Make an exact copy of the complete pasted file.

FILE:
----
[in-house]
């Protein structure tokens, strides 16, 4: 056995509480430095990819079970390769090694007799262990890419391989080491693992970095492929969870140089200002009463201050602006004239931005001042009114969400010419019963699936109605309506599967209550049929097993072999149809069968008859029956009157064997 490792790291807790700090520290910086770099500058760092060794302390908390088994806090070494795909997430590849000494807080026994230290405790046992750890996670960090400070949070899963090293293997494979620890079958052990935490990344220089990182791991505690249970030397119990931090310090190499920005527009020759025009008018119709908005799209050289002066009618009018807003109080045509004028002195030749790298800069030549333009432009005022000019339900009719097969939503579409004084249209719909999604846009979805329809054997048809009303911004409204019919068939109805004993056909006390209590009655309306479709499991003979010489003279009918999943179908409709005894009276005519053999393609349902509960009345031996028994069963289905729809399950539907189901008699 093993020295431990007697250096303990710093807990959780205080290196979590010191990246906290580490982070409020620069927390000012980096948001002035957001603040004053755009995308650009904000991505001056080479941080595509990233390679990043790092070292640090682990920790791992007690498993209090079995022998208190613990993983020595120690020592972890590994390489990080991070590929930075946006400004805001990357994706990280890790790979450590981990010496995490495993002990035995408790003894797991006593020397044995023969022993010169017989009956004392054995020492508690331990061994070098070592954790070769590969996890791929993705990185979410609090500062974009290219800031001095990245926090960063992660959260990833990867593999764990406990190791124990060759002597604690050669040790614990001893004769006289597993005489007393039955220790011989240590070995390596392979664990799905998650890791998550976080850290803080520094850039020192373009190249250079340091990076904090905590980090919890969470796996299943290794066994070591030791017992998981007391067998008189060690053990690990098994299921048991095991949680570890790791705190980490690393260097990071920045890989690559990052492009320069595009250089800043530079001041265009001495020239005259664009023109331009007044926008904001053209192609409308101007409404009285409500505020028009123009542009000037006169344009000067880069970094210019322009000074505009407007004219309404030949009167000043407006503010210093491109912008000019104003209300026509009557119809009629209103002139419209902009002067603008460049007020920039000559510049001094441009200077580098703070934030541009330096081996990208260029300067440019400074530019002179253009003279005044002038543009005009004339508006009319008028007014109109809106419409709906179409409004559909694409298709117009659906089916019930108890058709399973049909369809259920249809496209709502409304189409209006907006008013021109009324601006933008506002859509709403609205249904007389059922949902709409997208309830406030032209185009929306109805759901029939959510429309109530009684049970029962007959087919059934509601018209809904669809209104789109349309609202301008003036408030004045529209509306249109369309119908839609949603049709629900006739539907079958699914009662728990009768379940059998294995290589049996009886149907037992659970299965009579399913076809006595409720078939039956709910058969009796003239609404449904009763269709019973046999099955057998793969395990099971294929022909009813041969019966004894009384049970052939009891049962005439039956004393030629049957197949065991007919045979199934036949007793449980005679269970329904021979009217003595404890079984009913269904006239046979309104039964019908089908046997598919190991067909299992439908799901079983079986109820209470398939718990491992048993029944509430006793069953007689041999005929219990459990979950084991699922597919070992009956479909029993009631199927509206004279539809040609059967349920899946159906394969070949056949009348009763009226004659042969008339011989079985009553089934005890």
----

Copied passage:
[in-house]
């Protein structure tokens, strides 16, 4: 056995509480430095990819079970390769090694007799262990890419391989080491693992970095492929969870140089200002009463201050602006004239931005001042009114969400010419019963699936109605309506599967209550049929097993072999149809069968008859029956009157064997 490792790291807790700090520290910086770099500058760092060794302390908390088994806090070494795909997430590849000494807080026994230290405790046992750890996670960090400070949070899963090293293997494979620890079958052990935490990344220089990182791991505690249970030397119990931090310090190499920005527009020759025009008018119709908005799209050289002066009618009018807003109080045509004028002195030749790298800069030549333009432009005022000019339900009719097969939503579409004084249209719909999604846009979805329809054997048809009303911004409204019919068939109805004993056909006390209590009655309306479709499991003979010489003279009918999943179908409709005894009276005519053999393609349902509960009345031996028994069963289905729809399950539907189901008699 093993020295431990007697250096303990710093807990959780205080290196979590010191990246906290580490982070409020620069927390000012980096948001002035957001603040004053755009995308650009904000991505001056080479941080595509990233390679990043790092070292640090682990920790791992007690498993209090079995022998208190613990993983020595120690020592972890590994390489990080991070590929930075946006400004805001990357994706990280890790790979450590981990010496995490495993002990035995408790003894797991006593020397044995023969022993010169017989009956004392054995020492508690331990061994070098070592954790070769590969996890791929993705990185979410609090500062974009290219800031001095990245926090960063992660959260990833990867593999764990406990190791124990060759002597604690050669040790614990001893004769006289597993005489007393039955220790011989240590070995390596392979664990799905998650890791998550976080850290803080520094850039020192373009190249250079340091990076904090905590980090919890969470796996299943290794066994070591030791017992998981007391067998008189060690053990690990098994299921048991095991949680570890790791705190980490690393260097990071920045890989690559990052492009320069595009250089800043530079001041265009001495020239005259664009023109331009007044926008904001053209192609409308101007409404009285409500505020028009123009542009000037006169344009000067880069970094210019322009000074505009407007004219309404030949009167000043407006503010210093491109912008000019104003209300026509009557119809009629209103002139419209902009002067603008460049007020920039000559510049001094441009200077580098703070934030541009330096081996990208260029300067440019400074530019002179253009003279005044002038543009005009004339508006009319008028007014109109809106419409709906179409409004559909694409298709117009659906089916019930108890058709399973049909369809259920249809496209709502409304189409209006907006008013021109009324601006933008506002859509709403609205249904007389059922949902709409997208309830406030032209185009929306109805759901029939959510429309109530009684049970029962007959087919059934509601018209809904669809209104789109349309609202301008003036408030004045529209509306249109369309119908839609949603049709629900006739539907079958699914009662728990009768379940059998294995290589049996009886149907037992659970299965009579399913076809006595409720078939039956709910058969009796003239609404449904009763269709019973046999099955057998793969395990099971294929022909009813041969019966004894009384049970052939009891049962005439039956004393030629049957197949065991007919045979199934036949007793449980005679269970329904021979009217003595404890079984009913269904006239046979309104039964019908089908046997598919190991067909299992439908799901079983079986109820209470398939718990491992048993029944509430006793069953007689041999005929219990459990979950084991699922597919070992009956479909029993009631199927509206004279539809040609059967349920899946159906394969070949056949009348009763009226004659042969008339011989079985009553089934005890």